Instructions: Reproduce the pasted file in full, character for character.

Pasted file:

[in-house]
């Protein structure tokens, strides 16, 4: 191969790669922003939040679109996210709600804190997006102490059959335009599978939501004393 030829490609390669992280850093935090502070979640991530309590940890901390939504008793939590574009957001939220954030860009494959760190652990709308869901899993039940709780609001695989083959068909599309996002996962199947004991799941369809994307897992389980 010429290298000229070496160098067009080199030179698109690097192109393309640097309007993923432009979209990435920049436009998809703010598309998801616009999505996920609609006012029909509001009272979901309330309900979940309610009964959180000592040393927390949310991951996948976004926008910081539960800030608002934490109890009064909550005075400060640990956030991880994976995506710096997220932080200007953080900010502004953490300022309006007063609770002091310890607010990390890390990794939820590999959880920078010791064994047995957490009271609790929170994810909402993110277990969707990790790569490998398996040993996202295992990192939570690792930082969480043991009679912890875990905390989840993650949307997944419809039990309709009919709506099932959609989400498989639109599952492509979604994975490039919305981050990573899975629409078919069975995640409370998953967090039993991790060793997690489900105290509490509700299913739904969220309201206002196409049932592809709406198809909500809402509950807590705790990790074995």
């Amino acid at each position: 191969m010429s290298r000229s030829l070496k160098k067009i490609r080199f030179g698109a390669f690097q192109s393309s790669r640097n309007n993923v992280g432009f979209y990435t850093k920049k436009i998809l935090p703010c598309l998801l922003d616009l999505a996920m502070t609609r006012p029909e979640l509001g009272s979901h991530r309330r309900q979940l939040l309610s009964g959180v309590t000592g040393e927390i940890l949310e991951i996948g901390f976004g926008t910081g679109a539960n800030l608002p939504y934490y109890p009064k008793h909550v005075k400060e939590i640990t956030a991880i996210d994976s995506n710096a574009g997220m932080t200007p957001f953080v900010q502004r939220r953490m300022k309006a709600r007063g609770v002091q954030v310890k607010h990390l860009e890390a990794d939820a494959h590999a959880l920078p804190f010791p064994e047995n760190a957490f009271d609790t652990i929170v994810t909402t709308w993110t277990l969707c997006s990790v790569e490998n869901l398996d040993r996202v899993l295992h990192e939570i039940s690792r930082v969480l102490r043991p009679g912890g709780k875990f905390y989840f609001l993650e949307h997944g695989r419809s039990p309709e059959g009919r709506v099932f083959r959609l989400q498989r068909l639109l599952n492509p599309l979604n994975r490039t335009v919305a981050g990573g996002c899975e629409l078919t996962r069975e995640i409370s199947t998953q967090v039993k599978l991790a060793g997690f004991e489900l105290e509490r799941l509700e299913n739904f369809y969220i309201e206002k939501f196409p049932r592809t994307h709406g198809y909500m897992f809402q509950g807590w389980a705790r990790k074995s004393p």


[in-house]
């Protein structure tokens, strides 16, 4: 191969790669922003939040679109996210709600804190997006102490059959335009599978939501004393 030829490609390669992280850093935090502070979640991530309590940890901390939504008793939590574009957001939220954030860009494959760190652990709308869901899993039940709780609001695989083959068909599309996002996962199947004991799941369809994307897992389980 010429290298000229070496160098067009080199030179698109690097192109393309640097309007993923432009979209990435920049436009998809703010598309998801616009999505996920609609006012029909509001009272979901309330309900979940309610009964959180000592040393927390949310991951996948976004926008910081539960800030608002934490109890009064909550005075400060640990956030991880994976995506710096997220932080200007953080900010502004953490300022309006007063609770002091310890607010990390890390990794939820590999959880920078010791064994047995957490009271609790929170994810909402993110277990969707990790790569490998398996040993996202295992990192939570690792930082969480043991009679912890875990905390989840993650949307997944419809039990309709009919709506099932959609989400498989639109599952492509979604994975490039919305981050990573899975629409078919069975995640409370998953967090039993991790060793997690489900105290509490509700299913739904969220309201206002196409049932592809709406198809909500809402509950807590705790990790074995």
């Amino acid at each position: 191969m010429s290298r000229s030829l070496k160098k067009i490609r080199f030179g698109a390669f690097q192109s393309s790669r640097n309007n993923v992280g432009f979209y990435t850093k920049k436009i998809l935090p703010c598309l998801l922003d616009l999505a996920m502070t609609r006012p029909e979640l509001g009272s979901h991530r309330r309900q979940l939040l309610s009964g959180v309590t000592g040393e927390i940890l949310e991951i996948g901390f976004g926008t910081g679109a539960n800030l608002p939504y934490y109890p009064k008793h909550v005075k400060e939590i640990t956030a991880i996210d994976s995506n710096a574009g997220m932080t200007p957001f953080v900010q502004r939220r953490m300022k309006a709600r007063g609770v002091q954030v310890k607010h990390l860009e890390a990794d939820a494959h590999a959880l920078p804190f010791p064994e047995n760190a957490f009271d609790t652990i929170v994810t909402t709308w993110t277990l969707c997006s990790v790569e490998n869901l398996d040993r996202v899993l295992h990192e939570i039940s690792r930082v969480l102490r043991p009679g912890g709780k875990f905390y989840f609001l993650e949307h997944g695989r419809s039990p309709e059959g009919r709506v099932f083959r959609l989400q498989r068909l639109l599952n492509p599309l979604n994975r490039t335009v919305a981050g990573g996002c899975e629409l078919t996962r069975e995640i409370s199947t998953q967090v039993k599978l991790a060793g997690f004991e489900l105290e509490r799941l509700e299913n739904f369809y969220i309201e206002k939501f196409p049932r592809t994307h709406g198809y909500m897992f809402q509950g807590w389980a705790r990790k074995s004393p």